In the sequel to the Tsui Hark classic, Wong Fei-Hung faces The White Lotus society, a fanatical cult seeking to drive the Europeans out of China through violence, even attacking Chinese ... See full summary »
This Hong Kong martial-arts extravaganza tells of evil emperors and true love. The secret Red Lotus Flower Society is committed to the overthrow of the evil Manchu Emperor and his minions. ... See full summary »
A young father and his infant son are beset by forces of evil and corruption. They wander China, upholding their sense of honor and protecting the weak. When they are forced into combat, ... See full summary »
When a scroll containing valuable martial arts secrets is stolen from the Emperor, an army detachment is sent to recover it. Blademaster, a young martial arts expert, accidentally ends up ... See full summary »
A royal official accompanies a Portuguese warship to the Black Cliffs to see the site of the defeat of the evil Invincible Asia, who attained supernatural abilities by following the sacred ... See full summary »
In the sequel to the Tsui Hark classic, Wong Fei-Hung faces The White Lotus society, a fanatical cult seeking to drive the Europeans out of China through violence, even attacking Chinese who follow Western ways. Wong must also defend Dr. Sun Yat Sen, a revolutionary, from the military. With his friends, loved ones, and the future of China itself at stake, Wong must once again use his martial arts skills to defend the innocent. Written by
When we last saw Wong Fei Hung (Jet Li), he emerged as a hero to his people in fighting against the invading foreign forces that were wreaking havoc in his hometown. By part 1's conclusion, he has also come to realize that his country is going through inevitable changes and that acceptance to western cultures is the best possible answer to the dilemmas.
Like Wong's change in view, part II shifts from its predecessor's themes of nationalism and self-strengthening to an exploration of cultural and ideological tolerance. With all that said, Once upon a time in China II is one of those rare sequels that manages to cast a shadow over its original and brings the franchise to a new height.
Li once again delivers a towering performance reprising his role as Wong. Although there's very little development to the character since the last time we met him, we are immediately won over the second he raises his first kick to the sound of the beautifully familiar score. Accompanied by Aunt 13 (Rosamund Kwan) and his mischievous student Leung Foon (Max Mok replacing Yuen Biu of the original), the trio travels to Canton only to find a town ravaged by chaos and violence. Instead of foreigners being the chief baddie this time, the White Lotus Sect and its zealous leader priest Kung (played wonderfully by Xiong Xin Xin) takes over as the story's primary antagonists. First introduced by a breathtaking prologue, they are portrayed as a fanatical cult bent on eradicating all foreigners and those that follow foreign ways, even going as far as murdering little children.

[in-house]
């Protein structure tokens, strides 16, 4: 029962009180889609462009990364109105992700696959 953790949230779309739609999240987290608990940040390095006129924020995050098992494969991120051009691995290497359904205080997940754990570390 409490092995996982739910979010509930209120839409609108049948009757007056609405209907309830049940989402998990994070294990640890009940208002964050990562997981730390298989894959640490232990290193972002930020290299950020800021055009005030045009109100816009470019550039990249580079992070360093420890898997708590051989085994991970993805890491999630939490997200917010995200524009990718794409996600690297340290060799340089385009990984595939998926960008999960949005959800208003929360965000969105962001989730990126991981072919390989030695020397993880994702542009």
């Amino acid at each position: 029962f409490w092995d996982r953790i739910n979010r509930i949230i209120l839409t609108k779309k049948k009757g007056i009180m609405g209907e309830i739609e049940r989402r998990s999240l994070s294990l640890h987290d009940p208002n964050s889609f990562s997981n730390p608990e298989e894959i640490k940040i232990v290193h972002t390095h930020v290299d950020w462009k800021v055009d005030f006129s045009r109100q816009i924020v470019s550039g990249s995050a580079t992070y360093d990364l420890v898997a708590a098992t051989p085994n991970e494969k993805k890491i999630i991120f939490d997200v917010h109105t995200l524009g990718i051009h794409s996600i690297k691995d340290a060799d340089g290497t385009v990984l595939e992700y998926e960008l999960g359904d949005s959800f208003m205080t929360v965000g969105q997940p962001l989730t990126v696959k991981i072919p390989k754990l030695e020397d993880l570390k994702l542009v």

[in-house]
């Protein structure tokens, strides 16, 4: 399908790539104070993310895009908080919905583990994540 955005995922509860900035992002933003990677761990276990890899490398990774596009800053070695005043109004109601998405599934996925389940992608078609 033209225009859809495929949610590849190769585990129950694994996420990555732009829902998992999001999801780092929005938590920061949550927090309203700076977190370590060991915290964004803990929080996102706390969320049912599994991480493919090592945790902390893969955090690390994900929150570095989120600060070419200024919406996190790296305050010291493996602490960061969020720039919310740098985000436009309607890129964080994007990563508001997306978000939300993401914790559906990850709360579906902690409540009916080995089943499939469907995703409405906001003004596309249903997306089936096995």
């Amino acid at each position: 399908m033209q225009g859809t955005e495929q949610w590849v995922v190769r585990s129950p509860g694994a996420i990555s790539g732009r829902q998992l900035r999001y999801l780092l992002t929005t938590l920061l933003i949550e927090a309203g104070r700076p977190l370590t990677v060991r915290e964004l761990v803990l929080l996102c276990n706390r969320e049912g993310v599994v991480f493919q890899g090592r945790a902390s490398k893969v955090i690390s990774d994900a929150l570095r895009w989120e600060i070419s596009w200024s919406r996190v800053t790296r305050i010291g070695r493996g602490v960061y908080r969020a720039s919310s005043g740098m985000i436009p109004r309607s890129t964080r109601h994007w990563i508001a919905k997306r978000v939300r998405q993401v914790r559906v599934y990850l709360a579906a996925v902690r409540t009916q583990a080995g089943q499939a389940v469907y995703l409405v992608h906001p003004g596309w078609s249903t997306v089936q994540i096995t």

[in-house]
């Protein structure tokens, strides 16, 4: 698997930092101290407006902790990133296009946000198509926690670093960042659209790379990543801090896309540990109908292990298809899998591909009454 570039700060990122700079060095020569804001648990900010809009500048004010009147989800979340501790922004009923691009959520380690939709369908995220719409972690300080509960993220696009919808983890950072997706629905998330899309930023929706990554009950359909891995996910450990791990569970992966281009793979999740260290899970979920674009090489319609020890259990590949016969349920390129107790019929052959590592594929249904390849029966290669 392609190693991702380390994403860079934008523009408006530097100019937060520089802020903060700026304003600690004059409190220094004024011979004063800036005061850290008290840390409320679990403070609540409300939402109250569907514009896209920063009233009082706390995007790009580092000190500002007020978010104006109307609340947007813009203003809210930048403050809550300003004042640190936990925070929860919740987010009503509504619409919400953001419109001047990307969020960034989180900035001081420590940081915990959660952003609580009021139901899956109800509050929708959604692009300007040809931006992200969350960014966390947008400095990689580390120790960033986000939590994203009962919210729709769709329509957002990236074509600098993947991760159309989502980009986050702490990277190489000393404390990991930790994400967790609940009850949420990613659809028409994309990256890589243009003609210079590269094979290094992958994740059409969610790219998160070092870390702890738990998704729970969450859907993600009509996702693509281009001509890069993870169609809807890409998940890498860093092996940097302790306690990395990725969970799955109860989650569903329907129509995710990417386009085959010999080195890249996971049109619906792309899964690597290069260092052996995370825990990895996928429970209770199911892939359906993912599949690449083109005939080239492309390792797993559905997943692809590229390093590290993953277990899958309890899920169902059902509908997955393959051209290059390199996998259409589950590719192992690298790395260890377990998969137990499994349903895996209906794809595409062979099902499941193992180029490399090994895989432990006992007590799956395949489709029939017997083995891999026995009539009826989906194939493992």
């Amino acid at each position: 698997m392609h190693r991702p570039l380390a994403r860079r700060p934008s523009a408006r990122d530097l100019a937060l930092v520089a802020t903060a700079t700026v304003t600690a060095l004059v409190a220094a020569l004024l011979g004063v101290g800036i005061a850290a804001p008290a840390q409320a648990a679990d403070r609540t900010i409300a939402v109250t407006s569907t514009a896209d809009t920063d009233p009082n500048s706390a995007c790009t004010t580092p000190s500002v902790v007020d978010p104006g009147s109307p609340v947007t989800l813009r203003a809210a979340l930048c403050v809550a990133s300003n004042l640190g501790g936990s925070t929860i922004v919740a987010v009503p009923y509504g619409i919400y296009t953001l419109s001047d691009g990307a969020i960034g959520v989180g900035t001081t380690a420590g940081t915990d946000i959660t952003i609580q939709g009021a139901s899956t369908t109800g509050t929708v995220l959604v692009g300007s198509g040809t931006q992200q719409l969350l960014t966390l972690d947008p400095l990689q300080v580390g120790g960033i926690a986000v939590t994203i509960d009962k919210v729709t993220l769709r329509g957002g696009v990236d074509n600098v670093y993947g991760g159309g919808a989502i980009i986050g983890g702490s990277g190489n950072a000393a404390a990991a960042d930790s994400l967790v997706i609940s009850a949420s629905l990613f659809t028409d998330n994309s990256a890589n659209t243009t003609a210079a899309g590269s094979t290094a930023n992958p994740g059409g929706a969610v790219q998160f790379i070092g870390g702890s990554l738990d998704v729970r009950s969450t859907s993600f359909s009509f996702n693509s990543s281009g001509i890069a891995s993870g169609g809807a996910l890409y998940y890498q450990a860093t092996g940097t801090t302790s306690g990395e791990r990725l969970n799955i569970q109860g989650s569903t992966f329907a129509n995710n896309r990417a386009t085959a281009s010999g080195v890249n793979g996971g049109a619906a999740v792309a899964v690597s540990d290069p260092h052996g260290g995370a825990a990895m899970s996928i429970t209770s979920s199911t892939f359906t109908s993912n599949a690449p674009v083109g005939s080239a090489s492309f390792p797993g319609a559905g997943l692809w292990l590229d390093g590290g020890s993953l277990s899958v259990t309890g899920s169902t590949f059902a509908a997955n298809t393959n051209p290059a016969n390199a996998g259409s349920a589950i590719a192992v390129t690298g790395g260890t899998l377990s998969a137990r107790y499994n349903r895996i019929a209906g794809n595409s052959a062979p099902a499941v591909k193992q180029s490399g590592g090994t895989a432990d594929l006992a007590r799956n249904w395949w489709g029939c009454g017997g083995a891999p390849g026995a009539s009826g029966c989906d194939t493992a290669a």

One of the film's most refreshing features, however, was the inclusion of a complex villain in the form of Donnie Yen's Charismatic Manchu military commander/imperial guard General Lan. Despite being pitted against our heroes, he is a man that is hard for the audience to despise when he's telling his men not to hurt civilians or having a brief heart to heart with Wong on their country's chaotic state.
Once upon a Time in China II is without a doubt the pinnacle of the series and quite possibly the career peak of everyone involved especially for one Tsui Hark. After this, it is the slow decline for the former new wave auteur who would attempt to dip his hands into mainstream Hollywood (only to stink up his CV with Double Team and Knock Off) before taking a stab at the recent trend of big budget wuxia epic only to come up with the woeful Seven Swords. If any of you were unfortunate enough to have seen those movies I've just mentioned, I can guarantee that Once upon a Time in China 2 is the perfect antidote for you.
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